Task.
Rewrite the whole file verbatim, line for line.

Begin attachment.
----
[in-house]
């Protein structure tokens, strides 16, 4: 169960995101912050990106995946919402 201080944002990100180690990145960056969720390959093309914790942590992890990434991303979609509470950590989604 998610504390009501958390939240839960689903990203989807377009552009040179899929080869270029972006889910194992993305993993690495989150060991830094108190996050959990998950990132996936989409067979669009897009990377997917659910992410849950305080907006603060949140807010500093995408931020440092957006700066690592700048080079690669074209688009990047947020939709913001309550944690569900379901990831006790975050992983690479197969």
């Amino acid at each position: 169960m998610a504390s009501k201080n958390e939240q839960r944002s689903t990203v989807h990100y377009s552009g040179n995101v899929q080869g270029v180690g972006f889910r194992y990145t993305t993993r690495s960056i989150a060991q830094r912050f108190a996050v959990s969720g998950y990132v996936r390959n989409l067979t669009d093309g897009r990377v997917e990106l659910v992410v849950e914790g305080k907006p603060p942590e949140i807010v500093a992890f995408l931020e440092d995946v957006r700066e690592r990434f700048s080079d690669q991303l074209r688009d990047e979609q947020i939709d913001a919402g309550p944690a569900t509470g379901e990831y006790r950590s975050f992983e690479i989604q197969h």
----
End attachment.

[in-house]
């Protein structure tokens, strides 16, 4: 169960995101912050990106995946919402 201080944002990100180690990145960056969720390959093309914790942590992890990434991303979609509470950590989604 998610504390009501958390939240839960689903990203989807377009552009040179899929080869270029972006889910194992993305993993690495989150060991830094108190996050959990998950990132996936989409067979669009897009990377997917659910992410849950305080907006603060949140807010500093995408931020440092957006700066690592700048080079690669074209688009990047947020939709913001309550944690569900379901990831006790975050992983690479197969």
């Amino acid at each position: 169960m998610a504390s009501k201080n958390e939240q839960r944002s689903t990203v989807h990100y377009s552009g040179n995101v899929q080869g270029v180690g972006f889910r194992y990145t993305t993993r690495s960056i989150a060991q830094r912050f108190a996050v959990s969720g998950y990132v996936r390959n989409l067979t669009d093309g897009r990377v997917e990106l659910v992410v849950e914790g305080k907006p603060p942590e949140i807010v500093a992890f995408l931020e440092d995946v957006r700066e690592r990434f700048s080079d690669q991303l074209r688009d990047e979609q947020i939709d913001a919402g309550p944690a569900t509470g379901e990831y006790r950590s975050f992983e690479i989604q197969h």